Thursday 25th April 2019 witnessed a joint Caribbean Labour Solidarity event with the launch of “Billy Strachan Above All Caribbean Man” and a fundraiser. An estimated fifty people, with ages ranging from teenage to a number of people in their eighties, crammed into the large common room of Henry Twining Court, Crescent Lane, in Clapham.
The meeting was well chaired by Anne Braithwaite who was lucid, well informed and most ably linked the speakers and participants from the audience.
Chris Strachan, eldest son of Billy, deserves great credit for travelling down from Birmingham to speak at the meeting. In a brief but excellent speech, he outlined the qualities of his father in both the political and personal spheres. Chris also reminded us that the battles Billy had fought all his adult life against racism and fascism had not yet been won and the rise of the “far right”, including racists and fascists, in recent times, remains a grave danger not only in Britain but world wide.
Anne then called on Winston Pinder to speak. Words are often bandied around nowadays such as “legend” and “national treasure”, well, in my opinion, Winston, for his life’s work, fighting racism and fascism, working for unity for Black people in Britain and above all, his decades of selfless youth work, deserves these accolades. Now in his eighties, looking dapper as ever, he spoke about his introduction to Billy in the 1950s following a meeting with Cheddi Jagan who told Winston to contact Billy in London. He extolled Billy Strachan as leader and mentor for West Indians in the 1950s and 1960s. Winston also mentioned his own link with another great Caribbean communist, Claudia Jones, and recalled Strachan’s championing of Dorothy Kuya who eventually established the International Slavery Museum in her native Liverpool.
Among those in the audience, were Billy’s widow, Mary Strachan who later sent me this message: –
” Congratulations on a very successful launch. It was a great evening and wonderful to see so many people interested in Billy’s life and work. All your hard work came good.
All the best Mary”
A number of people who assisted me completing the book were also there. Journalist Angela Cobbinah, who constantly encouraged and advised me attended. Bob Newland and Leon Silver, both of whom I interviewed and gave important contributions to the book came along. Richard Temple, archivist at Senate House Library also attended and I must say that without Richard and his colleagues helping me access the amazing Billy Strachan papers, this book would not have been completed.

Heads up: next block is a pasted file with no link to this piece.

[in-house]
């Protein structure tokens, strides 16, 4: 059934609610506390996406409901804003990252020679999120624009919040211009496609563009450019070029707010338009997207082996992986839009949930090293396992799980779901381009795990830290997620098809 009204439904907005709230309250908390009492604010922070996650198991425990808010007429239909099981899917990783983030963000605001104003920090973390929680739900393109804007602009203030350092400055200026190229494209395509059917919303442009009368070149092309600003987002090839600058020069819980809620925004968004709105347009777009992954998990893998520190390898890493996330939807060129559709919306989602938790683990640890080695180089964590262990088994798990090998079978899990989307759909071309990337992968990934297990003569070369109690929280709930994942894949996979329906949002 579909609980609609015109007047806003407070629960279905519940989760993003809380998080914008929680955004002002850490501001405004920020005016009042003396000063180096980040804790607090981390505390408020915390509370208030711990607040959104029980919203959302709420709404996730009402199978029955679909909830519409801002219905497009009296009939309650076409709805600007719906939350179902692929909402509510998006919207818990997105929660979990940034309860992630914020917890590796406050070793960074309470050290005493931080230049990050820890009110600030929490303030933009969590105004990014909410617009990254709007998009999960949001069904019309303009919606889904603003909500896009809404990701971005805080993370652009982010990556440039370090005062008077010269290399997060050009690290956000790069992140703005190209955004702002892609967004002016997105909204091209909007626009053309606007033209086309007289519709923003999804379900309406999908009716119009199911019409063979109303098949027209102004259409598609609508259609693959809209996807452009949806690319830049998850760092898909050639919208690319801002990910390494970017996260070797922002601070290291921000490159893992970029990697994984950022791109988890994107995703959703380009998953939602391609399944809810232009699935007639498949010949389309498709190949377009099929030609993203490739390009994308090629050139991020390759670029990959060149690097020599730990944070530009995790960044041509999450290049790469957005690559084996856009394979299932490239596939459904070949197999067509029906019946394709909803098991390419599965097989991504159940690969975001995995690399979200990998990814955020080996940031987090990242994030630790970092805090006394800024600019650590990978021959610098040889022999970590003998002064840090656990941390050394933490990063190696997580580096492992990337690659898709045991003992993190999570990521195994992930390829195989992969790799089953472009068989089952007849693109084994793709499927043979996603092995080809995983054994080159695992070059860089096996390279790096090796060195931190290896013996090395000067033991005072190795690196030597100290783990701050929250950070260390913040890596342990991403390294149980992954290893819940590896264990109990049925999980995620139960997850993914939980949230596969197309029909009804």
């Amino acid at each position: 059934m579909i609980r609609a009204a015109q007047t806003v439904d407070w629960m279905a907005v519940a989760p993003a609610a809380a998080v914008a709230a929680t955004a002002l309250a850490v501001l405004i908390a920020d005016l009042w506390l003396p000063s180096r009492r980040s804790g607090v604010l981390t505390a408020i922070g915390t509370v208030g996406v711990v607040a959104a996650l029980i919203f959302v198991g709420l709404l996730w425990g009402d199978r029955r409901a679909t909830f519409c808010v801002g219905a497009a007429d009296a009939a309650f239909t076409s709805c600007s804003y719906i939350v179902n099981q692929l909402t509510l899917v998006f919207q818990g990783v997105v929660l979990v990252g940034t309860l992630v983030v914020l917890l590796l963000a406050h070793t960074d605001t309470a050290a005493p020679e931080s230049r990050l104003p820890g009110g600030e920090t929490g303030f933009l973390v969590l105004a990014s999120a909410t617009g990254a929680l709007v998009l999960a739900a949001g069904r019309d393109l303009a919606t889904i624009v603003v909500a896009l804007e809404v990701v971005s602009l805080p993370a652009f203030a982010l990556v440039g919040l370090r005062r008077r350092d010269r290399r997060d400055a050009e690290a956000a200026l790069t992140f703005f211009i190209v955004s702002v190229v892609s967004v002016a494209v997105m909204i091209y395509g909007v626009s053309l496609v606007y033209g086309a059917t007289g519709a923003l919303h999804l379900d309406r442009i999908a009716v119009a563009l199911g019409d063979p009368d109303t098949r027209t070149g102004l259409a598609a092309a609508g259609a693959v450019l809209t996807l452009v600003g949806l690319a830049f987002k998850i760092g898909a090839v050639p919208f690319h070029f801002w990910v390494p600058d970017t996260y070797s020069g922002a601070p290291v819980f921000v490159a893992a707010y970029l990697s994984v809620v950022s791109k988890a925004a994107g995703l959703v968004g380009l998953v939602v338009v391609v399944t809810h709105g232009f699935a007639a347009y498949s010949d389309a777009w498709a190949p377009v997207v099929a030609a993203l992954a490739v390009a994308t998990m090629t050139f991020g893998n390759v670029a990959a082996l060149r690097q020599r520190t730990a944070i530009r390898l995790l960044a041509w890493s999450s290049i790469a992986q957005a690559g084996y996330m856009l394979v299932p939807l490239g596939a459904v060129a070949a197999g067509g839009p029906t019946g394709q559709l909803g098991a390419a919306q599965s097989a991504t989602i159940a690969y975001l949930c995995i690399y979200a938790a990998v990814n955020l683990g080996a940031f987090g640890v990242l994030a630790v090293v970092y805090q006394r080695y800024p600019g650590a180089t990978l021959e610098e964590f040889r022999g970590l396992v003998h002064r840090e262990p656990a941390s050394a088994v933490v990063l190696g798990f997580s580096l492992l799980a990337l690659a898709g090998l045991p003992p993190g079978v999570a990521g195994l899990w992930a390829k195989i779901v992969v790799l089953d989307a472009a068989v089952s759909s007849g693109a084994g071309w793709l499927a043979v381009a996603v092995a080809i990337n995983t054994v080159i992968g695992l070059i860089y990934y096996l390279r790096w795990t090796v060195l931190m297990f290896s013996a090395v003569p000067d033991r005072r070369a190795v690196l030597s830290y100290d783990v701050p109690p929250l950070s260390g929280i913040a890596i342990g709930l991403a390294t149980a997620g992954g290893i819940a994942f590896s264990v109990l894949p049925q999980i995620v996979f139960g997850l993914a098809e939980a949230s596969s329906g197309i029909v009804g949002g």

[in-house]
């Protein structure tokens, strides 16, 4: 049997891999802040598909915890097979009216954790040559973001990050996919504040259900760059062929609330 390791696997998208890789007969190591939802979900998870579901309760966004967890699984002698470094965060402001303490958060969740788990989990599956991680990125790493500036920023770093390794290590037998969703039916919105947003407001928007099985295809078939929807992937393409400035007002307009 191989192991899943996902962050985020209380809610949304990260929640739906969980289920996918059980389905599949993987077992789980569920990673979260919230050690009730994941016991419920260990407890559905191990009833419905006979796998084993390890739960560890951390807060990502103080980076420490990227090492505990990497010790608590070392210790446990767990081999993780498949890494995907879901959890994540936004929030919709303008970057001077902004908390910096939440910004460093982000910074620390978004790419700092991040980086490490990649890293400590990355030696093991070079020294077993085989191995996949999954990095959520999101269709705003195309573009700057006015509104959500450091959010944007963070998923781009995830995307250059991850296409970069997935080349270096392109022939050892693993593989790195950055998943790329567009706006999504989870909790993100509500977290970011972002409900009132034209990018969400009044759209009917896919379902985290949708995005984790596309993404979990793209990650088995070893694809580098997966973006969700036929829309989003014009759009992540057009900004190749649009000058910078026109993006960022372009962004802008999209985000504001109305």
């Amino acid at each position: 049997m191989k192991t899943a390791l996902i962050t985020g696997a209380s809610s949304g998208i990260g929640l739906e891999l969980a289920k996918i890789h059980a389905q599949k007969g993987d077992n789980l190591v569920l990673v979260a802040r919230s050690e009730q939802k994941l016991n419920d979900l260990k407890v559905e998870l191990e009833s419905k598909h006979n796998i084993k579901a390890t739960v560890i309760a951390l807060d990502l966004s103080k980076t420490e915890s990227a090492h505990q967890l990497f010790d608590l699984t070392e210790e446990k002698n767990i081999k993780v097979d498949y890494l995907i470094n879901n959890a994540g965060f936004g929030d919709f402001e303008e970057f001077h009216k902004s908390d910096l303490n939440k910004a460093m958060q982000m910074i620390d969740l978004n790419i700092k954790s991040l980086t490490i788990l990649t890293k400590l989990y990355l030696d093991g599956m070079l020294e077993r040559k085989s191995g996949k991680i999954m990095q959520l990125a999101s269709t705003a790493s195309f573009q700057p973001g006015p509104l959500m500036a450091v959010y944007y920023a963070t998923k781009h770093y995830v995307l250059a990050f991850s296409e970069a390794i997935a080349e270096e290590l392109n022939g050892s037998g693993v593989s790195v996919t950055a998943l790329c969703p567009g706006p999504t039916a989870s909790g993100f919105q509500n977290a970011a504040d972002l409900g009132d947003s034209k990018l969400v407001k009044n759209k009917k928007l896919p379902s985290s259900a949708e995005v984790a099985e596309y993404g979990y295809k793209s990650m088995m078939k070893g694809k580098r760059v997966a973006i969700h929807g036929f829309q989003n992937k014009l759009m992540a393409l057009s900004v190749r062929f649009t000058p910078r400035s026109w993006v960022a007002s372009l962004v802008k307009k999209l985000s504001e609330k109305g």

There were two valuable contributions from the floor. Leon Silver who with his late wife Maria, worked with Billy at Movement for Colonial Freedom/Liberation in the 1970s, outlined how Billy had mentored and encouraged Maria to study law, leading her to eventually becoming a court’s clerk. Bob Newland also worked with Billy for that organisation and he mentioned his qualities of listening to and engaging his colleagues but above all, acting as mentor.
After explaining why the booklet was subtitled “Above All Caribbean Man”, I detailed Billy’s journey with fellow Jamaican Ferdinand Smith to the Caribbean in 1952 at the height of the Cold War to spread the word of unity in the many territories for independence and ultimately a free Democratic Socialist Caribbean. This journey although thwarted by the Colonial authorities and their local lackeys, achieved huge success in Jamaica where the two men spoke to vast crowds of workers. This led to a calypso “The Ferdie and Billy Calypso” composed that year by none other than our late president Richard Hart. Our youngest speaker Ruth proceeded to recite the calypso with verve and clarity.
I must mention two other people who helped make the evening a success. My old friend Cordel, mother to the lovely Constance, who cooked a huge quantity of delicious chicken, made salad and supplied hard-dough bread. Those in attendance received the food with delight. Big thanks are due to Cordel. Also my old friend photographer Karl Weiss who travelled over from Leytonstone and took over 30 photographs Thanks to you Karl
I would mention at this point, two C.L.S. members who were unable to be with us but they were certainly there in spirit. Our President, Luke, who last year encouraged me to write the book and our technical wizard Steve, without whom, this book would have just been words on my laptop. My gratitude to both of them.
I also am extremely grateful to all those C.L.S. comrades who did so much to make the evening the success it was. Present were Cheryl and Jacqui as well as Margaret who, busy as she has been, edited the booklet my thanks. Dennis stood tall and with his usual skill and enthusiasm outlined the work of C.L.S. to the gathering. Frank brought the north London posse, including Cauline and Raphael, south to Clapham and then he selflessly took on the role of opening the outside doors to allow people in. Raphael, with his usual bonhomie and vigour, took over the raffle and announced the winning tickets. Incidentally, the raffle raised £68.00 for C.L.S. Cauline worked tirelessly especially in the kitchen area in her always unselfish and obliging way. This also involved herself and other comrades mentioned arranging seating at the beginning of the meeting and then putting everything back where it belonged at the end. They also made sure the kitchen was left spotless and collected all the rubbish. We sold over 50 copies of the book. I cannot emphasise strongly enough that the success of the evening was the wonderful team work of the comrades. Without them, this event could not have happened.
Author of Billy Strachan Above All Caribbean Man
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